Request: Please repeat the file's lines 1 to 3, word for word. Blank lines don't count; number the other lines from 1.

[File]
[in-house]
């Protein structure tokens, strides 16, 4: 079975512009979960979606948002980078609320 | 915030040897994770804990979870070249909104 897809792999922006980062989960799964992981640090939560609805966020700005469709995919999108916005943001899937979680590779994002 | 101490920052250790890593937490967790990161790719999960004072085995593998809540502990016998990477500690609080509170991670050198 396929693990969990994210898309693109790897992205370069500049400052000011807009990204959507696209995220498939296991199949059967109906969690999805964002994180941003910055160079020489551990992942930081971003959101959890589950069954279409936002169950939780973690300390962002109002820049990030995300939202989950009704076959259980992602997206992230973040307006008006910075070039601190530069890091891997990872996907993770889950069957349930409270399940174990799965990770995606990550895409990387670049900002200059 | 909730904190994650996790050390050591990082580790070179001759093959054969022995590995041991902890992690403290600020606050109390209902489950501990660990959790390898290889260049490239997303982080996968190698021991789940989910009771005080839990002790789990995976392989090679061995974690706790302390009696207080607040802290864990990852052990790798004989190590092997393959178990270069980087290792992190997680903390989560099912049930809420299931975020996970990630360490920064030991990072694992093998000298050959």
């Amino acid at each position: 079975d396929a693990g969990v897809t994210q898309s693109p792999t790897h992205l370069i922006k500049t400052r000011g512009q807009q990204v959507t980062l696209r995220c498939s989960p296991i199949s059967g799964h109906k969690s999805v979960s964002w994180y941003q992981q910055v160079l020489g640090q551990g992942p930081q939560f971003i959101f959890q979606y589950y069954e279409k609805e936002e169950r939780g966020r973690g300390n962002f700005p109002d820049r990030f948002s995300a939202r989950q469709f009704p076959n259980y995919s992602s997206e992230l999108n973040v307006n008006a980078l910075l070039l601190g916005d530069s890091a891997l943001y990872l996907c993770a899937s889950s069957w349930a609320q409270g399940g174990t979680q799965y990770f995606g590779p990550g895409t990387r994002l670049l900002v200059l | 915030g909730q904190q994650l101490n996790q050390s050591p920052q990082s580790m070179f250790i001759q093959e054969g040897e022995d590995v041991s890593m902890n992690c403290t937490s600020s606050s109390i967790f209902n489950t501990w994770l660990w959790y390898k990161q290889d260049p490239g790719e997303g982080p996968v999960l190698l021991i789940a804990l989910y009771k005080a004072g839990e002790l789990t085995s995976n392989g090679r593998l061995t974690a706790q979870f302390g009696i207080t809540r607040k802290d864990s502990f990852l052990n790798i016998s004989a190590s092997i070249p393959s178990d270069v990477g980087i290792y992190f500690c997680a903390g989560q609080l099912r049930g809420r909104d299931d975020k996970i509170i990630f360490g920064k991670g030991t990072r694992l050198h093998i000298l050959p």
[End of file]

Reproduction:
[in-house]
């Protein structure tokens, strides 16, 4: 079975512009979960979606948002980078609320 | 915030040897994770804990979870070249909104 897809792999922006980062989960799964992981640090939560609805966020700005469709995919999108916005943001899937979680590779994002 | 101490920052250790890593937490967790990161790719999960004072085995593998809540502990016998990477500690609080509170991670050198 396929693990969990994210898309693109790897992205370069500049400052000011807009990204959507696209995220498939296991199949059967109906969690999805964002994180941003910055160079020489551990992942930081971003959101959890589950069954279409936002169950939780973690300390962002109002820049990030995300939202989950009704076959259980992602997206992230973040307006008006910075070039601190530069890091891997990872996907993770889950069957349930409270399940174990799965990770995606990550895409990387670049900002200059 | 909730904190994650996790050390050591990082580790070179001759093959054969022995590995041991902890992690403290600020606050109390209902489950501990660990959790390898290889260049490239997303982080996968190698021991789940989910009771005080839990002790789990995976392989090679061995974690706790302390009696207080607040802290864990990852052990790798004989190590092997393959178990270069980087290792992190997680903390989560099912049930809420299931975020996970990630360490920064030991990072694992093998000298050959």
């Amino acid at each position: 079975d396929a693990g969990v897809t994210q898309s693109p792999t790897h992205l370069i922006k500049t400052r000011g512009q807009q990204v959507t980062l696209r995220c498939s989960p296991i199949s059967g799964h109906k969690s999805v979960s964002w994180y941003q992981q910055v160079l020489g640090q551990g992942p930081q939560f971003i959101f959890q979606y589950y069954e279409k609805e936002e169950r939780g966020r973690g300390n962002f700005p109002d820049r990030f948002s995300a939202r989950q469709f009704p076959n259980y995919s992602s997206e992230l999108n973040v307006n008006a980078l910075l070039l601190g916005d530069s890091a891997l943001y990872l996907c993770a899937s889950s069957w349930a609320q409270g399940g174990t979680q799965y990770f995606g590779p990550g895409t990387r994002l670049l900002v200059l | 915030g909730q904190q994650l101490n996790q050390s050591p920052q990082s580790m070179f250790i001759q093959e054969g040897e022995d590995v041991s890593m902890n992690c403290t937490s600020s606050s109390i967790f209902n489950t501990w994770l660990w959790y390898k990161q290889d260049p490239g790719e997303g982080p996968v999960l190698l021991i789940a804990l989910y009771k005080a004072g839990e002790l789990t085995s995976n392989g090679r593998l061995t974690a706790q979870f302390g009696i207080t809540r607040k802290d864990s502990f990852l052990n790798i016998s004989a190590s092997i070249p393959s178990d270069v990477g980087i290792y992190f500690c997680a903390g989560q609080l099912r049930g809420r909104d299931d975020k996970i509170i990630f360490g920064k991670g030991t990072r694992l050198h093998i000298l050959p």